By John DiConsiglio
Like many readers, D. Gilson was first introduced to Shakespeare’s Sonnets in a junior high English class. As he flipped through the required reading textbook, Gilson had a fervent response to cherished passages like “Shall I compare thee to a summer's day?” and “My mistress’ eyes are nothing like the sun.”
“Boring!” laughed Gilson, a third-year English PhD student and the author of three books of poems and essays. “It was like ancient literature to me.”
As Gilson matured as a scholar and writer, however, he grew to appreciate the Sonnets’ musical rhythms and vided imagery. But in the back of his mind, that nagging 7th grade question still lingered: Were these 400-year-old poems relevant to modern readers?
Couldn’t Shakespeare use a shake-up?
What started as a subversive suggestion led Gilson to stage a literary rebellion—and bring 154 students, writers and academics along for the ride. For more than a year, Gilson scoured social media and exhausted his contacts while soliciting poems, essays and artwork, each corresponding to one of Shakespeare’s 154 sonnets. He whittled through more than 300 submissions and collected the final selections in the just published Out of Sequence: The Sonnets Remixed (Parlor Press), a book that both honors the Renaissance poems—and turns them inside out.
A multi-media free-for-all, Out of Sequence includes prose and poetry alongside photographs, cartoons and sheet music. The contributors followed Gilson’s direction to unsettle the Sonnets—from cell-phone selfies to verses recasting the Bard as a Twitter user, a porn star and a ménage-a-trios enthusiast. “I told them not to hold anything back,” Gilson said. In her afterward to the collection, English Professor Ayanna Thompson describes the book as a “performance piece” that “creates a Shakespeare as he might have been had he lived today.”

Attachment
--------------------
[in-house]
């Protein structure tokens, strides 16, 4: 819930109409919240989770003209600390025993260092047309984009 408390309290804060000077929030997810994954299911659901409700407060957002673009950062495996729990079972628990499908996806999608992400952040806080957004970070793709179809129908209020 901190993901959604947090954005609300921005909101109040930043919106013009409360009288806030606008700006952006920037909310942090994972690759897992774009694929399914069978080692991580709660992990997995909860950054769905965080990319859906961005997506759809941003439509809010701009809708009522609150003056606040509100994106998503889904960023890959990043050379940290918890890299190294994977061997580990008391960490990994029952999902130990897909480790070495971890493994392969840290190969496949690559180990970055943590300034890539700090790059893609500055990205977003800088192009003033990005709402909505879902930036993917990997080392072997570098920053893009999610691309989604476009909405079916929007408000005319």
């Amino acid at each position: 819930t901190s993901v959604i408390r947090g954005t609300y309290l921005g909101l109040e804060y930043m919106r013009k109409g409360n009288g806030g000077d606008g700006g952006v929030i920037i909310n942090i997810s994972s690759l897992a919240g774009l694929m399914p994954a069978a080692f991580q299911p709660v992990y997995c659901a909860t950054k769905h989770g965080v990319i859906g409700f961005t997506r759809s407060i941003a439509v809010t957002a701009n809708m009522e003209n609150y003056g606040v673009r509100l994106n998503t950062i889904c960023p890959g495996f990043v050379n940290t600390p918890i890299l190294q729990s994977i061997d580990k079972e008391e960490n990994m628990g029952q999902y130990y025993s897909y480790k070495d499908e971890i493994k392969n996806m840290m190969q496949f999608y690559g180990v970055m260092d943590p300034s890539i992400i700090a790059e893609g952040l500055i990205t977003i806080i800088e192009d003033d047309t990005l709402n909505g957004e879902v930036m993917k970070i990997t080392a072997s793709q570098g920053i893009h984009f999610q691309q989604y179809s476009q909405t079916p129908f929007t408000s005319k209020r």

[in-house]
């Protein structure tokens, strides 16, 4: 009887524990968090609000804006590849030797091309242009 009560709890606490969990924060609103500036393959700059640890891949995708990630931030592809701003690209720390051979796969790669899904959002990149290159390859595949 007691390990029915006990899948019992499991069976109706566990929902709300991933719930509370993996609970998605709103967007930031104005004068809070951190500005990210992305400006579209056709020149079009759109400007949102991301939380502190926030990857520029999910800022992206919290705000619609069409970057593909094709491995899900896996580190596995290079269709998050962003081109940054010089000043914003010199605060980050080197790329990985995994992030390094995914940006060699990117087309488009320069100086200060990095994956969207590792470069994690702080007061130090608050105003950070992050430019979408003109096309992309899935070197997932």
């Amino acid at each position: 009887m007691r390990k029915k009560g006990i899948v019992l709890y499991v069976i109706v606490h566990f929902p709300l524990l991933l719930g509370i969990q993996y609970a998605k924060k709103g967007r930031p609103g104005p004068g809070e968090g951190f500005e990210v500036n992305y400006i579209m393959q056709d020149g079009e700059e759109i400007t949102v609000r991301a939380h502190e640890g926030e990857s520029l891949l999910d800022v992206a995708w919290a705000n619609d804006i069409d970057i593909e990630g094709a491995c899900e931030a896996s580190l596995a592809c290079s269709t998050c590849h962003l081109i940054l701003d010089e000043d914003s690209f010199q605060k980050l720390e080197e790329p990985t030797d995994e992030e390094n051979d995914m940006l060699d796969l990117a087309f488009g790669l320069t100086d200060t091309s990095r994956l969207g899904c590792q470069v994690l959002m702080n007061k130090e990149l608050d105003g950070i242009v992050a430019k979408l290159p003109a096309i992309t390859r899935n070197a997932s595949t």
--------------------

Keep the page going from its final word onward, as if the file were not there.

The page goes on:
The Columbian College English Department is well-represented in Out of Sequence, with poems by two professors and four PhD students. For some, stepping into Shakespeare’s footsteps was both thrilling and intimidating. “There is a vivacious excitement and a radical politic about the project,” said Samuel Yates, a first-year PhD student. “Our society puts Shakespeare on such a pedestal that approaching him in a new light is a little dangerous.” While Shakespeare’s shadow loomed over the project, fourth-year PhD student Maia Gil'Adi said she didn’t try to live up to his literary legend. “He’s the greatest writer in the English language,” she said. “It’s not like anyone will compare my work to his.”
Yates doesn’t consider himself a “capital P poet,” as he puts it. With a background in drama, he approached his assignment—adapting Sonnet 83’s story of two lovers, one who refuses to praise the other—as an unfinished play in need of a second act. “I wanted to extend the poem and see the fall out of their drama. If the curtain fell after this sonnet, what would be the next scene?” he said. His Sonnet sequel, entitled Wagon, imagines the failing relationship dissolving into a "multicar pileup.”
Perhaps the most unusual entry is Associate Professor of English Jonathan Hsy’s The Poem That Should Not Exist. A Chaucer scholar who had never written a poem before, Hsy responded to Gilson’s Facebook-call-for-submissions as a “thought experiment,” he said. Hsy often asks his students to translate Chaucer into modern English. “I took on my own challenge to retro-translate Shakespeare into Chaucer,” he explained. The arduous task of converting a 1609 poem into 1400s language was “like playing verbal Tetris,” Hsy said. “I went line-by-line. I had to make sure that all the words, spellings and concepts existed in Chaucer’s 15th century. If they didn’t, I had to search out their equivalent.” Spurred by the language puzzle, Hsy is planning a retro-translation exercise for his graduate-level Chaucer class. “I won’t tell them where the idea came from,” he joked. “That could make D. pretty unpopular around here.”
In addition to the print version, an online edition of Out of Sequence appears in the literary journal Upstart.